The year is 1942, and the world is at war. You play as an American fighter ace who embarks on a solo mission to defeat the entire Japanese air force. Hmm… a Japanese company making a game about a lone American single-handedly destroying all of Japan’s national defense? Well, I suppose it’s like Takagi said in Die Hard, “We’re flexible. Pearl Harbor didn’t work out, so we got you with tape decks.”
1942 is a port of the vertical arcade shooter of the same name. In it, you pilot a large attack plane against kamikaze hordes of Japanese fighters. That one sentence has essentially summed up all 32 levels of this game.
Graphics here are fair for an early NES title. You fight a large assortment of planes against scrolling backgrounds ranging from open ocean to island jungles. The game seems to follow the “island hopping” strategy from WWII, so as you progress you fly over various islands that increase in size, and eventually over towns and cities. However, the ocean is a simple blue texture repeated endlessly. The land masses, though better looking, are still rather bland, and are made up of too many reused colors and simple textures. Since there aren’t many colors to work with, bullets and planes often blend in with areas of the background, resulting in briefly invisible enemies. The whitish sand of the beaches exhibit this most prominently, as do the green planes flying over green jungles. Throughout all of these battles, you will fight the same planes flying in predictable patterns. Minor graphical changes appear to the craft as you get further in the game, but these never change their overall behavior. Minor graphical breakup also tends to occur when too many enemies are on the screen at once. This is both rare and brief, but can be troublesome in the heat of an aerial battle.
Sound… yuck. Who’s strangling the digital cat? The music appears only as random blurts of sound with a muffled military drum beat in the background. It’s enough to make even a jingoistic Republican want to avoid war. Bullets all produce the same quiet scratching noise, and explosions are almost impossible to hear. Poor show in this department.
Controlling your craft feels slow and sluggish. Even Space Invaders on the Atari 2600 moves faster than this one. Your plane is certainly not as nimble as ships in other shooters, but it is on par with the movement of your enemies; sort of evening the odds in a particularly unexciting way. You shouldn’t have much trouble dodging gunfire and charging aircraft, but the overall game moves at a snail’s pace. Shooting can be something of a bother. The button can be held down for an extremely slow rate of fire, but to get the kind of rapid fire you’ll need, you have to tap the button repeatedly. This can start to get tedious after ten or so levels.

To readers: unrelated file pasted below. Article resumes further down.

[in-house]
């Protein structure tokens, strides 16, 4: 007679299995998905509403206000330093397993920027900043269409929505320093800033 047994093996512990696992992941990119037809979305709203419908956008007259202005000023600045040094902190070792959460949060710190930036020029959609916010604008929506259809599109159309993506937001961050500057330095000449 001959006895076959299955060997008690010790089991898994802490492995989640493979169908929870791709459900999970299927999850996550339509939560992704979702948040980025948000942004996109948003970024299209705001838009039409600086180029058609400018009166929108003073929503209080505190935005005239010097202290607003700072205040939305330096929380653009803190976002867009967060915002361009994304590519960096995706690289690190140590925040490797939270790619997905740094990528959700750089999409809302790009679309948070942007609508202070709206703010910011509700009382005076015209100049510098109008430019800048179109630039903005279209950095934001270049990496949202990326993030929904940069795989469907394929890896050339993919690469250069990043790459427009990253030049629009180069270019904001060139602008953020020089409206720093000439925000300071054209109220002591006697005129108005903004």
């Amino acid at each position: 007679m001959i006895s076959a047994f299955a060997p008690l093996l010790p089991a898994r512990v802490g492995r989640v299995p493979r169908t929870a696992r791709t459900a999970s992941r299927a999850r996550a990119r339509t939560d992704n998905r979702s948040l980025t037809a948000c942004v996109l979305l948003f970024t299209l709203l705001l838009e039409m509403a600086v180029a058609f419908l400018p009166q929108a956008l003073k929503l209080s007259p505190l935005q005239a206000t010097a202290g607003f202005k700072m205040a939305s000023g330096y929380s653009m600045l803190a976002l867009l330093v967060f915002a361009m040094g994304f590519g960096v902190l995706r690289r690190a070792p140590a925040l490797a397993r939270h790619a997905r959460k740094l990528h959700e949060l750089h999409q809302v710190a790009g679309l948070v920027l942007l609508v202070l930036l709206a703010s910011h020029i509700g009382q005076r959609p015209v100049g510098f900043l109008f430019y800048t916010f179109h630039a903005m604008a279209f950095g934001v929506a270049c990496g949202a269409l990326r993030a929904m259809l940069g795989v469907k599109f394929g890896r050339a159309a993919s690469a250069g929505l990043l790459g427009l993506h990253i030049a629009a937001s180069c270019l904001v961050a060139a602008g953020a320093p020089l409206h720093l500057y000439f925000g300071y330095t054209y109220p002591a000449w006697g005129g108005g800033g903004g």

Following in the tradition of vertical shooters, one bullet hit or one collision with another plane results in death for you and the smallest of your foes. This makes coordination and reflexes a must, and the controls are good enough to generally respond well, once you get used to the slow movement speed of the aircraft. In addition to your flying skills, you can add acrobatics to your dodging abilities. Pressing the A button pulls your plane into a high loop, making it effectively invulnerable for a brief period of time. This can save you from certain disaster, and is very useful if you activate it in time. You are limited to three of these loops per level.
Though it’s a very early shooter attempt, 1942 can still be quite challenging. There are usually enough planes and bullets flying around to keep you on your guard. Boss fights, though rare and limited to fighting a single ‘superplane’, can be difficult while never impossible. It’s an overall fair and addictive balance, probably why the game is considered to be a classic. You are given an unlimited amount of continues however, so beating the game is just a matter of how much time you are willing to invest. The game can also get a little monotonous, even for shooter fans. Ground units, or a greater variety of aircraft and locations would have helped alleviate this. It still deserves its classic status, and it’s still worth trying out and taking a crack at completing, but it pales in comparison to later shooters.
Challenging, early vertical shooter.
Icky sound, sluggish speed, shoot planes, rinse, repeat